|Commander of the Syrian National Police|
|Head of the Syrian National Intelligence Agency|
|Preceded by||Rafiq Shahadah|
3 May 1953 |
|Political party||Syrian Regional Branch of the Arab Socialist Ba'ath Party|
|Service/branch||Syrian Arab Army|
|Years of service||1973-|
|Unit||112 Mechanized Brigade
Political Security Directorate
|Commands||Syrian Forces in Lebanon|
|Battles/wars||1982 Lebanon War|
Ghazaleh joined the Syrian Arab Army as a first lieutenant and platoon commander of a mechanized infantry (BMP-1) unit in 1973, just in time for the Yom Kippur War but did not see frontline combat. He later trained in artillery and military intelligence in the Soviet Union. He was later an artillery spotter and commander of a mechanized battalion during the Lebanese Civil War. He was appointed by Syrian President Bashar al-Assad in December 2002 to succeed late Ghazi Kanaan as head of Syrian military intelligence in Lebanon. He frequently traveled to the Bekaa valley where he had a residence and his headquarters in Anjar, and has been accused of involvement in the Bekaa drug trade and other smuggling ventures.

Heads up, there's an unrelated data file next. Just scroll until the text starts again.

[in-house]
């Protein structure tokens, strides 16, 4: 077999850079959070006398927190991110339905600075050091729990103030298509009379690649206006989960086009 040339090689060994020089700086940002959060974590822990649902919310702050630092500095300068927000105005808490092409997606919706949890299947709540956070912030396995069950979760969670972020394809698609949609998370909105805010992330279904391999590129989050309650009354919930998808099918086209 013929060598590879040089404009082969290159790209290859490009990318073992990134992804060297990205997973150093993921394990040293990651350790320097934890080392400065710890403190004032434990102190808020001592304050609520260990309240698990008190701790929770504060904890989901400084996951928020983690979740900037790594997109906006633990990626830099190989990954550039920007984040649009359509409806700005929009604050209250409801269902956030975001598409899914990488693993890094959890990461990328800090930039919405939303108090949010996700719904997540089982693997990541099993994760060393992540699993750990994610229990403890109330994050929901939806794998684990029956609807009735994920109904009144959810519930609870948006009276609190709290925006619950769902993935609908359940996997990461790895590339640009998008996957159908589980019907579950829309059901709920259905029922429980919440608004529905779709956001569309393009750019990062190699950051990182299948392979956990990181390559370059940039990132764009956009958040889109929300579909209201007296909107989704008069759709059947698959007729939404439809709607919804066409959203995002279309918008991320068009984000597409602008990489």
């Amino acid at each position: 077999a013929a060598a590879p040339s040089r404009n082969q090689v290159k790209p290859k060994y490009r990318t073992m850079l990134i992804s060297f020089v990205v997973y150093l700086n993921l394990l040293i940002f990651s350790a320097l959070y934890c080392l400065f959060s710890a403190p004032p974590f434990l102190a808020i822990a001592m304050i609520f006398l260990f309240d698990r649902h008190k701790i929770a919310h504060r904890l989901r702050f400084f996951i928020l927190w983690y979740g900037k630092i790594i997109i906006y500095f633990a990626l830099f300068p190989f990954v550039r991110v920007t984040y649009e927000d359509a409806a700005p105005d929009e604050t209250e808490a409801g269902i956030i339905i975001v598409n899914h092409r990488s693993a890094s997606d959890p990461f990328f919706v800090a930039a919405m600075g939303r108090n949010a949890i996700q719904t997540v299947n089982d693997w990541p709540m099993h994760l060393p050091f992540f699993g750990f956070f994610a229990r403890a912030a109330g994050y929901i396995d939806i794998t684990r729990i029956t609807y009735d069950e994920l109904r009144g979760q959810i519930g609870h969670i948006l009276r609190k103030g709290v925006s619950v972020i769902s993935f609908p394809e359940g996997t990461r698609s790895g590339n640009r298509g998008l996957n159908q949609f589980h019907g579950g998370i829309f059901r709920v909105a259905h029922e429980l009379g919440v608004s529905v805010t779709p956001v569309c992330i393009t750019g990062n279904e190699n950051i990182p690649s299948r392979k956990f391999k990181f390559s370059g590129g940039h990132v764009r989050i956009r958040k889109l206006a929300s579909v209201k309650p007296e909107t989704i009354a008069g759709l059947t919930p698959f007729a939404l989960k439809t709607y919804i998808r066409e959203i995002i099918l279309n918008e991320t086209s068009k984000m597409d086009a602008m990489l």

In early 2005, the killing of Rafik Hariri led to intense pressure on Syria. Ghazale's and Kanaan's foreign assets were frozen by the United States for their role in the alleged occupation of Lebanon and other suspected irregularities. Syria eventually withdrew its 15,000 man strong army. Ghazaleh relocated to Syria. However, some Lebanese and foreign observers alleged that Syria keeps interfering with Lebanese politics through parts of its intelligence apparatus left behind in the country; Syria denies the charges. Kanaan later allegedly committed suicide.
In September 2005, Ghazaleh was questioned on the Hariri assassination by United Nations investigator Detlev Mehlis. In December 2005, former Syrian vice president Abdul Halim Khaddam accused Ghazaleh of political corruption, dictatorial rule in Lebanon and of threatening Hariri prior to his death. After the withdrawal from Lebanon little was heard of him. However, at the beginning of the protests in Daraa, Ghazaleh was sent by Bashar al-Assad to assure locals of the president's good intentions. He reportedly told them: "We have released the children" - a reference to several teenagers who were arrested for writing anti-regime graffiti inspired by the events in Egypt and Tunisia. In May 2011, the European Union said Ghazaleh was head of military intelligence in Damascus countryside (Rif Dimashq) governorate, which borders Daraa governorate, and was involved in the repression of dissent in the region. He is considered part of Assad's inner circle.
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